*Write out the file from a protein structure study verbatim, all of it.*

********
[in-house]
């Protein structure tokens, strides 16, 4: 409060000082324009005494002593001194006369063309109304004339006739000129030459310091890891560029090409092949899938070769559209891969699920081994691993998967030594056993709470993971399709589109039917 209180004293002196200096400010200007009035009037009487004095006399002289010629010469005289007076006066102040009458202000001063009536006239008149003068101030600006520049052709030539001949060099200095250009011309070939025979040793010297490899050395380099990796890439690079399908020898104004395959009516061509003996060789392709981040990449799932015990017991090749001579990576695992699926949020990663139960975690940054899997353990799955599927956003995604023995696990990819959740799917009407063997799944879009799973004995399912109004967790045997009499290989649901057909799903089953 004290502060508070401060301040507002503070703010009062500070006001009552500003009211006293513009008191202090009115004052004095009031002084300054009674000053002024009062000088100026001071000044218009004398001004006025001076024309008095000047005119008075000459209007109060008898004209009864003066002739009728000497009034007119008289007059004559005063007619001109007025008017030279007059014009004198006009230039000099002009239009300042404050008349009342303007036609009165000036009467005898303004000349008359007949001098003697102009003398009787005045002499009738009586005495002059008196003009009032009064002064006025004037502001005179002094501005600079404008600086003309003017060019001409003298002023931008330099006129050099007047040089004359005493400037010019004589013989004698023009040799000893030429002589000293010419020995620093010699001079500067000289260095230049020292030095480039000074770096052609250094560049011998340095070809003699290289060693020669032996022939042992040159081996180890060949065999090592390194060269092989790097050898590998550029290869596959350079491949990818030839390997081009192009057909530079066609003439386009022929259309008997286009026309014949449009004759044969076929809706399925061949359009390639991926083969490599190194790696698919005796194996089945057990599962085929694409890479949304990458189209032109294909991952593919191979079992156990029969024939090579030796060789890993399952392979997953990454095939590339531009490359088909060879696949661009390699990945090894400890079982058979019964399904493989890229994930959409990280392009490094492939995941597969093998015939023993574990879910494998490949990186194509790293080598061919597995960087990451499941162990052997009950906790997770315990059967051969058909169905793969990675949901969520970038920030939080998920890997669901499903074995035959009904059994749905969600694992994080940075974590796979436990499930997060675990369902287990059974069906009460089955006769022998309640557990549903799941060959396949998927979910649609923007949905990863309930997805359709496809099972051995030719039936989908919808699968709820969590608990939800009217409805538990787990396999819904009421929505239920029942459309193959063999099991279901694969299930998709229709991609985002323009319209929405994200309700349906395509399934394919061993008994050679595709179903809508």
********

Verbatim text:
[in-house]
């Protein structure tokens, strides 16, 4: 409060000082324009005494002593001194006369063309109304004339006739000129030459310091890891560029090409092949899938070769559209891969699920081994691993998967030594056993709470993971399709589109039917 209180004293002196200096400010200007009035009037009487004095006399002289010629010469005289007076006066102040009458202000001063009536006239008149003068101030600006520049052709030539001949060099200095250009011309070939025979040793010297490899050395380099990796890439690079399908020898104004395959009516061509003996060789392709981040990449799932015990017991090749001579990576695992699926949020990663139960975690940054899997353990799955599927956003995604023995696990990819959740799917009407063997799944879009799973004995399912109004967790045997009499290989649901057909799903089953 004290502060508070401060301040507002503070703010009062500070006001009552500003009211006293513009008191202090009115004052004095009031002084300054009674000053002024009062000088100026001071000044218009004398001004006025001076024309008095000047005119008075000459209007109060008898004209009864003066002739009728000497009034007119008289007059004559005063007619001109007025008017030279007059014009004198006009230039000099002009239009300042404050008349009342303007036609009165000036009467005898303004000349008359007949001098003697102009003398009787005045002499009738009586005495002059008196003009009032009064002064006025004037502001005179002094501005600079404008600086003309003017060019001409003298002023931008330099006129050099007047040089004359005493400037010019004589013989004698023009040799000893030429002589000293010419020995620093010699001079500067000289260095230049020292030095480039000074770096052609250094560049011998340095070809003699290289060693020669032996022939042992040159081996180890060949065999090592390194060269092989790097050898590998550029290869596959350079491949990818030839390997081009192009057909530079066609003439386009022929259309008997286009026309014949449009004759044969076929809706399925061949359009390639991926083969490599190194790696698919005796194996089945057990599962085929694409890479949304990458189209032109294909991952593919191979079992156990029969024939090579030796060789890993399952392979997953990454095939590339531009490359088909060879696949661009390699990945090894400890079982058979019964399904493989890229994930959409990280392009490094492939995941597969093998015939023993574990879910494998490949990186194509790293080598061919597995960087990451499941162990052997009950906790997770315990059967051969058909169905793969990675949901969520970038920030939080998920890997669901499903074995035959009904059994749905969600694992994080940075974590796979436990499930997060675990369902287990059974069906009460089955006769022998309640557990549903799941060959396949998927979910649609923007949905990863309930997805359709496809099972051995030719039936989908919808699968709820969590608990939800009217409805538990787990396999819904009421929505239920029942459309193959063999099991279901694969299930998709229709991609985002323009319209929405994200309700349906395509399934394919061993008994050679595709179903809508």